Living Learning Communities should focus on learning and not on their location

 Graphic courtesy of Emily Blomquist ’18

Graphic courtesy of Emily Blomquist ’18

BY CHLOE JENSEN ’20

While Mount Holyoke’s Learning Communities may be seemingly quirky and community-building, many of their interest-based floors prove to be an elaborate excuse to live in nice dorms, like Wilder or the Mandelles, and leave non-participating students with a higher chance of living in a lesser dorm. 

During the weeks leading up to last year’s housing lottery, I watched several of my classmates bypass the traditional process by opting into living in interest-based LLCs, which included language floors in the North and South Mandelles (with the exception of the first floor and basement) and the arts floors on the third and fourth floors of Wilder. Although students had to apply to live on these floors, once they were accepted onto the floor, their chances of obtaining a large, beautiful room in a desirable dorm increased significantly. 

After the housing lottery, many of the students who had opted into living in an LLC boasted about their excitement to live in Wilder or the Mandelles and rarely mentioned their excitement about participating in the actual community. Some non-participating students, who had never considered living in an LLC, expressed how they should have opted into the alternative housing lottery.

This rise in choosing LLCs based primarily on location and the chances of receiving a spacious, desirable dorm has two major problems: first, it leaves fewer admirable and sought-after dorms for other students, and secondly, it often defeats the purpose of the LLC in the first place.

According to the College website, LLCs “provide opportunities for students who share common educational, social or co-curricular interests to live together in residence halls,” In theory, LLCs make sense and have a place in our community. They are intended to be common living spaces for students who share similar interests. However, they often fall short of this expectation. 

As Kali Alexander ’20 said, there is “far less German being spoken as I had hoped,” primarily because of the desirability of the Mandelles. If students are only opting into these floors for their beautiful views of Skinner Green or Lower Lake, the purpose of a language floor is entirely defeated. Residents will not have an interest in learning about and communicating in German, but rather, the single that they managed to score as a rising sophomore with no accommodations.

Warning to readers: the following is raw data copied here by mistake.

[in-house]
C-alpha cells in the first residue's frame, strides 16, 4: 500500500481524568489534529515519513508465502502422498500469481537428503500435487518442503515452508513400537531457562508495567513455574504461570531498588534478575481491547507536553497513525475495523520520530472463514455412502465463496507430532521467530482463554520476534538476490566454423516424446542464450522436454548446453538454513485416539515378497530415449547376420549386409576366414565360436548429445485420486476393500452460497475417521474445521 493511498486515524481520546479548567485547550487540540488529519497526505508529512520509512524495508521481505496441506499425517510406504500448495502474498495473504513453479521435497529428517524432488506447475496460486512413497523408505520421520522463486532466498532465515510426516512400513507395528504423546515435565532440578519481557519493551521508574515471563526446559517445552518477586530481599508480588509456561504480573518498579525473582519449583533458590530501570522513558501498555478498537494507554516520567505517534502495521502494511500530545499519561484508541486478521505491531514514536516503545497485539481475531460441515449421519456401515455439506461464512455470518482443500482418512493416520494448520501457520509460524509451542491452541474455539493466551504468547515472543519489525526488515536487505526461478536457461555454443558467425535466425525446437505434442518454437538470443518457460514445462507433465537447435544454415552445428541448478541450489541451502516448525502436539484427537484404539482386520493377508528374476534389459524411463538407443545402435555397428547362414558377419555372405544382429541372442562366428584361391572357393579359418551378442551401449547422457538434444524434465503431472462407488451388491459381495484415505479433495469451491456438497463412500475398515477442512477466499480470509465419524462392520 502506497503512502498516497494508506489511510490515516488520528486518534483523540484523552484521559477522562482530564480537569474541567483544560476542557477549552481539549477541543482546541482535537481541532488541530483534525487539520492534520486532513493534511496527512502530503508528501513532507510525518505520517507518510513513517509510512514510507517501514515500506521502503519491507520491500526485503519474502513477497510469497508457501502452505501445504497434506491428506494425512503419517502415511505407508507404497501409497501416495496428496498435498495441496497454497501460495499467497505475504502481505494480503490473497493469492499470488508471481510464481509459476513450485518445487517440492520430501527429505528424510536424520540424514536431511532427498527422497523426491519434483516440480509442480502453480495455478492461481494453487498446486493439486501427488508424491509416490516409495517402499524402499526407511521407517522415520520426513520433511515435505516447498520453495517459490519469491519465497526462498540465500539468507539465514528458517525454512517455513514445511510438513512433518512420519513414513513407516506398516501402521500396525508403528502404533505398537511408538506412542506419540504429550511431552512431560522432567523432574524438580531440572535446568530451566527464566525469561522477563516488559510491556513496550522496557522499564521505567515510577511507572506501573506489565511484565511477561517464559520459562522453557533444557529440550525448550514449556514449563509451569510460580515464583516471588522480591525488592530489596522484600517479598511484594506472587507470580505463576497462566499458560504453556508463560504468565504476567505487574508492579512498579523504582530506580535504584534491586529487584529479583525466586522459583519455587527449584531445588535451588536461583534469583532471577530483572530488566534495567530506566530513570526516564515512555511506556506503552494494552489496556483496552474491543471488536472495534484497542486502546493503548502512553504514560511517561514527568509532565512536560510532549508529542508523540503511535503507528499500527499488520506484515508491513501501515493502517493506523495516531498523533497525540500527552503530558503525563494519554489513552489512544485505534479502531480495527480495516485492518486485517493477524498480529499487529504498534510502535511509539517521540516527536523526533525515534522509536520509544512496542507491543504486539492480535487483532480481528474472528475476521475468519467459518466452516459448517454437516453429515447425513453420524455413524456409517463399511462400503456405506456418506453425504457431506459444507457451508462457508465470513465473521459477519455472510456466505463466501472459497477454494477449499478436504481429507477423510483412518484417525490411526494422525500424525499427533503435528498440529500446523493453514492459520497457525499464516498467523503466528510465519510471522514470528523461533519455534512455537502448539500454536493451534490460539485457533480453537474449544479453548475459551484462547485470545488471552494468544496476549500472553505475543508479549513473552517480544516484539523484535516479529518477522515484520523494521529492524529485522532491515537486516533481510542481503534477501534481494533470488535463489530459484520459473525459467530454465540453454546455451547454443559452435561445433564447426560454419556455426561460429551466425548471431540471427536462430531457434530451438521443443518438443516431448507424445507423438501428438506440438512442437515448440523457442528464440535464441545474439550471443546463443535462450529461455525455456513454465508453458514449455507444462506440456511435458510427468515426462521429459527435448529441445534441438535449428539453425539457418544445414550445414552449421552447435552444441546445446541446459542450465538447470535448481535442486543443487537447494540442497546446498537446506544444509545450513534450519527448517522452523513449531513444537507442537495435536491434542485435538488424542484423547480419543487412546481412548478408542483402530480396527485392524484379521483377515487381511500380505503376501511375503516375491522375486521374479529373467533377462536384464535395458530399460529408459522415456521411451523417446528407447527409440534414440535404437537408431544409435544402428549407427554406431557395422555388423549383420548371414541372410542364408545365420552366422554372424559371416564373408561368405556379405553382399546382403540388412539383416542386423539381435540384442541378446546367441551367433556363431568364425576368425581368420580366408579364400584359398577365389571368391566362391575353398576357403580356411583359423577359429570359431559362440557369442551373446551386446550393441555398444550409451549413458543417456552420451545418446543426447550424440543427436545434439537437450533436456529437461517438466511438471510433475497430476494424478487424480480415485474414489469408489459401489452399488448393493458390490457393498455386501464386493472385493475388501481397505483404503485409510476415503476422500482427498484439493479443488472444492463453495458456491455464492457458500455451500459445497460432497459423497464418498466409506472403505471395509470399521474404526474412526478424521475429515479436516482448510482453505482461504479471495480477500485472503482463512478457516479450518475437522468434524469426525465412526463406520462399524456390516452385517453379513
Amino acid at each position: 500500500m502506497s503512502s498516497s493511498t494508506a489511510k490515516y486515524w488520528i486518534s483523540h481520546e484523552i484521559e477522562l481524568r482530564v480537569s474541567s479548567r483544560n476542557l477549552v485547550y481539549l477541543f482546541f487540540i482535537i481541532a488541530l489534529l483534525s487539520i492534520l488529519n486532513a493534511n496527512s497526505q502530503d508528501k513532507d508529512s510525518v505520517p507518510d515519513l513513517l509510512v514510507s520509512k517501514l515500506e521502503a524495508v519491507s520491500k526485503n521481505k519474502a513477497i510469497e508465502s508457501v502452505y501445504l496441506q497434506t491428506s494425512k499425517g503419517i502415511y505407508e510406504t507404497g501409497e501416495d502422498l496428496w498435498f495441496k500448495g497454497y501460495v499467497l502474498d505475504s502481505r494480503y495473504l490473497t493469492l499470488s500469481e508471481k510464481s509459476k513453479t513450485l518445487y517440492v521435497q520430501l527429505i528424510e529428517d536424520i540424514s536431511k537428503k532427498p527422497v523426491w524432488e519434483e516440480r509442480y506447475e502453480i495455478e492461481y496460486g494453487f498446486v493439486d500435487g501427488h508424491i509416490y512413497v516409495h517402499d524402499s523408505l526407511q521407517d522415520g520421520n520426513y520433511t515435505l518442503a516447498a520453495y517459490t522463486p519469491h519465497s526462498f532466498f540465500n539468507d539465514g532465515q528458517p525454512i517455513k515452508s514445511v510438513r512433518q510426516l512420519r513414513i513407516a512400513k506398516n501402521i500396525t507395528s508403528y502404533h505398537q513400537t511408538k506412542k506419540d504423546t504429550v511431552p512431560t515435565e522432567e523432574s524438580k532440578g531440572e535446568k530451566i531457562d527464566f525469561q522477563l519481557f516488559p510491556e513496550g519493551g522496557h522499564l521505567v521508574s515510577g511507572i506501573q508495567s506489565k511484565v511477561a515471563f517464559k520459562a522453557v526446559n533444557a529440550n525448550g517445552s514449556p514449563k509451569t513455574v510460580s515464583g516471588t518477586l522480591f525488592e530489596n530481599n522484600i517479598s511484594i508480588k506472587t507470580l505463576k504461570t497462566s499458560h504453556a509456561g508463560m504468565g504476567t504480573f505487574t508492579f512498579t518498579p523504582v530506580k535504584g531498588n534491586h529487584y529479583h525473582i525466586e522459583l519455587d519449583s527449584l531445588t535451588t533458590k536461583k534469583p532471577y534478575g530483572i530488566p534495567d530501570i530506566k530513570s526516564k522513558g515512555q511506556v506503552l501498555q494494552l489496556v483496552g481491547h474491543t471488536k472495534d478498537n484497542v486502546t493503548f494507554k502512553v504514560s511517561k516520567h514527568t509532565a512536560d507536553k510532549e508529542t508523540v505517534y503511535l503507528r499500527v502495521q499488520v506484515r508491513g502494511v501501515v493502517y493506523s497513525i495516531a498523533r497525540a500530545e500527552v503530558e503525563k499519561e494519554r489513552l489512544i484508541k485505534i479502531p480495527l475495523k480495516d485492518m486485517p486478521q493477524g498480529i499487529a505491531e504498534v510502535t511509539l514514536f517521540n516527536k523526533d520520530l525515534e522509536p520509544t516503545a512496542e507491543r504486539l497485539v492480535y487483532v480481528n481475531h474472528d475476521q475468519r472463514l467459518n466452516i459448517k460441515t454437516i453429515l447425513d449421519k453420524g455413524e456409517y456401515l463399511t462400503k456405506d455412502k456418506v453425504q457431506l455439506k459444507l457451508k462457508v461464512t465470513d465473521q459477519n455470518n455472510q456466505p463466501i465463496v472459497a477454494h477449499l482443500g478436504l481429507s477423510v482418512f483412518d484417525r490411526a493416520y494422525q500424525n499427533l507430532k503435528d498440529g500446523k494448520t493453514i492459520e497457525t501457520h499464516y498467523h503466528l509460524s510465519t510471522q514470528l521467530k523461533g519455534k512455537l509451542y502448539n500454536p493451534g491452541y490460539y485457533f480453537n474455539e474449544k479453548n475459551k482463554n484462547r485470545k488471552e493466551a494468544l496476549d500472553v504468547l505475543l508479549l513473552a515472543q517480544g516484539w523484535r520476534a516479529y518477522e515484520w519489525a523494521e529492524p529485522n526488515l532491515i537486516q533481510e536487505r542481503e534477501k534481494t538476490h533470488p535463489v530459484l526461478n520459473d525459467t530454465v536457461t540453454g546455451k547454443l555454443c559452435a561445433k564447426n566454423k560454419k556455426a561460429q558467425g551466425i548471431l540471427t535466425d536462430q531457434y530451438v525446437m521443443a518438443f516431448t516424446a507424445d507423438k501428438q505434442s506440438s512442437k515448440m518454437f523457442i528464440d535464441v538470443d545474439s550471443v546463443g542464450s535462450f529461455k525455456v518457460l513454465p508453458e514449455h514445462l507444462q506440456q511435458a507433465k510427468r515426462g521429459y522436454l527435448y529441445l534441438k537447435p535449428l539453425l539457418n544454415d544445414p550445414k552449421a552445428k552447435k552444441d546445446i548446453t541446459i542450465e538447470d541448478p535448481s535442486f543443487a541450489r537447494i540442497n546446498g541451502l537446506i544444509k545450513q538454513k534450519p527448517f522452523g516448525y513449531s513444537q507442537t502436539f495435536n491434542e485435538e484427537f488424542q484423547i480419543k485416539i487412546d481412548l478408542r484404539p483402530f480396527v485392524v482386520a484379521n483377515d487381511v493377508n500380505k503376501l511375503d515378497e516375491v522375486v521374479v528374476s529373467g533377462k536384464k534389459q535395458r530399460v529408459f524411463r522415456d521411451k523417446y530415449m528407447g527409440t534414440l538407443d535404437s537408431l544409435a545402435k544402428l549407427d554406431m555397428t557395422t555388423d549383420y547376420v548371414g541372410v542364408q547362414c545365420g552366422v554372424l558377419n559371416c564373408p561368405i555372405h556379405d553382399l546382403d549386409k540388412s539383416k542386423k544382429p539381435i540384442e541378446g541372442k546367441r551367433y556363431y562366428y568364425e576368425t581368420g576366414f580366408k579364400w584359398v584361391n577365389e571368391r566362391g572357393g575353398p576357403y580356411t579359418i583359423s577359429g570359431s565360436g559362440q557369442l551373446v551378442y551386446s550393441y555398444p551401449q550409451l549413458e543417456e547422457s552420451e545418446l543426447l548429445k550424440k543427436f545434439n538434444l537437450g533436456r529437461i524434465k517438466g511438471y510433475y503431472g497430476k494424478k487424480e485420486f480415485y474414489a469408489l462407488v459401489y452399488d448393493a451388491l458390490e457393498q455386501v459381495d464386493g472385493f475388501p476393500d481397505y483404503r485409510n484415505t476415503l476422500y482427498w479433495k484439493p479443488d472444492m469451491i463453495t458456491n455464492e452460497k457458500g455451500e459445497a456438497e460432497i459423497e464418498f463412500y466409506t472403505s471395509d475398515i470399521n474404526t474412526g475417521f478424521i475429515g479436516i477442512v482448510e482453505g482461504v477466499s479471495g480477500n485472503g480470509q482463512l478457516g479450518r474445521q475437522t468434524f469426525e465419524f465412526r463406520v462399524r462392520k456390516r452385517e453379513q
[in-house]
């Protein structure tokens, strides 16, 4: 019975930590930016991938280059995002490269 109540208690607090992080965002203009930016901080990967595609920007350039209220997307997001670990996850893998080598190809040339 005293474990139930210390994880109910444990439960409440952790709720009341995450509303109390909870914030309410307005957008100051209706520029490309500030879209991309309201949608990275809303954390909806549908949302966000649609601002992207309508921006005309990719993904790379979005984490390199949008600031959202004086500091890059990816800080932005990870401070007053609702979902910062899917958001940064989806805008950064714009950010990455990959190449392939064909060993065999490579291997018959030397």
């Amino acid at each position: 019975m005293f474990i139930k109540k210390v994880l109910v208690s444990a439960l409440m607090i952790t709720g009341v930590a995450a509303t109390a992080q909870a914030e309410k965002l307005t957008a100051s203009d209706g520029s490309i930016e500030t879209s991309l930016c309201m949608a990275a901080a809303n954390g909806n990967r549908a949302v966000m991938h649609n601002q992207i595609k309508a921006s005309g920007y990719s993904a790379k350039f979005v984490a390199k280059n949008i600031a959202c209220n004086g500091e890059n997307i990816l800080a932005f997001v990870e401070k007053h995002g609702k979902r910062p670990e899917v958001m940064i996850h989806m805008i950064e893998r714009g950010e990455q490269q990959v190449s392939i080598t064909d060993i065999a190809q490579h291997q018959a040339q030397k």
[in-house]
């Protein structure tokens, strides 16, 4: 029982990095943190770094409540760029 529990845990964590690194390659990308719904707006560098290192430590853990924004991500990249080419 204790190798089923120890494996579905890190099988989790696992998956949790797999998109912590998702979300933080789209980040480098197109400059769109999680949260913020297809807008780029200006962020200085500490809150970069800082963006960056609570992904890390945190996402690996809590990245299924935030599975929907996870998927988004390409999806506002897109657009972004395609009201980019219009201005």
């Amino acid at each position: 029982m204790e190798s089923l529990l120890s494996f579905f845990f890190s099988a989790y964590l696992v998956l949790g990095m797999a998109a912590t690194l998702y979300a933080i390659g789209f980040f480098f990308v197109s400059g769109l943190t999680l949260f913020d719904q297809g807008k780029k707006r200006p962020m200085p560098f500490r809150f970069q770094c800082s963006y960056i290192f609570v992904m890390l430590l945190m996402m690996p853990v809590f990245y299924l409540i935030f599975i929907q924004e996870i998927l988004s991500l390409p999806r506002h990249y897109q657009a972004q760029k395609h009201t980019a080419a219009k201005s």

This is not to mention our identity and marginalized-identity-based LLCs, like the Mary Woolley floor in Abbey Hall for LGBTQ+ students and the Mosaic and Shirley Chisholm floors for students of color and students of African descent, respectively, in North Rockefeller Hall. These floors provide a sanctuary and an important safe space for students, and are not a part of my argument against the formulation of LLCs; and frankly, our marginalized students should have more spaces available to them. Being a person of color and/or LGBTQ is an axis of oppression; speaking French, or enjoying sculpting and drawing, is not. I wonder how enthusiastic LLC participants would have been about their arts floor had it been based in 1837 Hall rather than Wilder. 

Students who have designated themselves as interested in learning languages or becoming artists should not have a better experience with the College’s housing lottery. Frankly, it is unfair that some students with these interests are automatically guaranteed a nicer dorm.

Disconnecting applications from the dorms they’re housed in is essential in creating LLCs that are both fair to other students and maintain the purpose of the communities themselves. Kali Alexander ’20 said she thinks “[LLCs] should remain open and available for students genuinely interested and committed to learning the language of their respective floors.” Alexander suggested that one way Residential Life could accomplish is to have “a more thorough application process.” Residential Life could also have students apply to live in the LLC before revealing which dorm they will take place in. 

While there is a place for collaborative learning among residential life at Mount Holyoke, it should not be overshadowed by our gorgeous, palace-like dorms. 

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